Table 1 shows the results of qualitative analysis of extracts of the three plants. Of all the phytochemicals screened, only alkaloids, tannins, saponins, flavonoids, and glycosides were detected in the extracts.

Table 1 Phytochemicals detected in the methanol extracts of Z. mauritiana, C. occidentalis, and G. senegalensis

3.2 Quantitative screening of the extracts

The results of quantitative analysis of the extracts of the three plants are presented in Table 2. Z. mauritiana has the highest concentration of alkaloids with 7.8%, followed by C. occidentalis with 6.4%, and the least was G. senegalensis with 6.0%. The highest level of tannins was detected in C. occidentalis with 3.74%, while 2.84% and 0.6% were recorded in Z. mauritiana and G. senegalensis, respectively. The concentration of saponins in Z. mauritiana was 1.9%, while 3.0% was found in both C. occidentalis and G. senegalensis. Glycoside content in Z. mauritiana was 2.9%, while 0.37% and 0.3% were detected in C. occidentalis and G. senegalensis, respectively. The levels of flavonoids found in Z. mauritiana, C. occidentalis, and G. senegalensis are 0.66%, 3.6%, and 0.9%, respectively.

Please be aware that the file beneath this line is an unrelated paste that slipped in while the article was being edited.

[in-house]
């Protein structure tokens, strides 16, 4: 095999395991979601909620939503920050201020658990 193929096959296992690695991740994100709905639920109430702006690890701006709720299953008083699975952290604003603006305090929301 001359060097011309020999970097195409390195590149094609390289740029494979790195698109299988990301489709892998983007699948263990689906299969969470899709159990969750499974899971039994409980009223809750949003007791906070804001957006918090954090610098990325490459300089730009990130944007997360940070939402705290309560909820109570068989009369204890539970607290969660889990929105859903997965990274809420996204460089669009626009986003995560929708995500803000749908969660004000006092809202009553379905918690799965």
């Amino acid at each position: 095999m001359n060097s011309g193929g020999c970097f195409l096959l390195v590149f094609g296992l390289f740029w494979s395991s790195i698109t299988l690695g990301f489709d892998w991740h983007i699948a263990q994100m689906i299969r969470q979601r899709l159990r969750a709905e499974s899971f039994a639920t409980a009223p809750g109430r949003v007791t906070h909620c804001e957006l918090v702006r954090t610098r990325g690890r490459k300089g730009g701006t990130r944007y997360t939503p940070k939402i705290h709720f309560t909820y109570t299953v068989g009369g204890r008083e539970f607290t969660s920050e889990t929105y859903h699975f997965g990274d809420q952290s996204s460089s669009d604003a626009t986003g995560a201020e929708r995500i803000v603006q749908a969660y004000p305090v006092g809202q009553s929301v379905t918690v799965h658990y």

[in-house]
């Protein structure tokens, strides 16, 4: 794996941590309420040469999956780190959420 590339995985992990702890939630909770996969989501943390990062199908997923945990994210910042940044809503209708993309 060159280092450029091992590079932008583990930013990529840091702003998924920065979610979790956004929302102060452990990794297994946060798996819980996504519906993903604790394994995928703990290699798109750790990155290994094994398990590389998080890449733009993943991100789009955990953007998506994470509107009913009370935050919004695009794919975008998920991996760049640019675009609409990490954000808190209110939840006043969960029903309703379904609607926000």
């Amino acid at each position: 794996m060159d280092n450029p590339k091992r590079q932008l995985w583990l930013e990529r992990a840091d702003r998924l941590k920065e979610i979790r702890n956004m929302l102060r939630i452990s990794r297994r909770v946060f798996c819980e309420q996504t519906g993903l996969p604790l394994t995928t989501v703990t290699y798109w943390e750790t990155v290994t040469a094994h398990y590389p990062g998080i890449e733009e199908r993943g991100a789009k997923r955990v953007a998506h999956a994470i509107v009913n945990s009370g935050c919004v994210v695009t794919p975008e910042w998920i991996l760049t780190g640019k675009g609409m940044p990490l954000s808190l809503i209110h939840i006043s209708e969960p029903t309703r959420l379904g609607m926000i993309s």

Table 2 Quantities of major phytochemicals detected in the methanol extracts of Z. mauritiana, C. occidentalis, and G. senegalensis

3.3 Acute toxicities of the extracts

Table 3 shows the reactions of the treated rats to the varied doses of the extracts of the three plants. Up to 2000 mg kg−1, the rats across the groups did not react negatively, while at 3000 mg kg−1, rats in the C. occidentalis group developed fatigue and breathing problem. At 5000 mg kg−1, the rats treated with C. occidentalis showed convulsion, while the rats administered with Z. mauritiana and G. senegalensis extracts showed weakness. There were no cases of death, indicating the LD50 of the extracts of the three plants are above 5000 mg kg−1.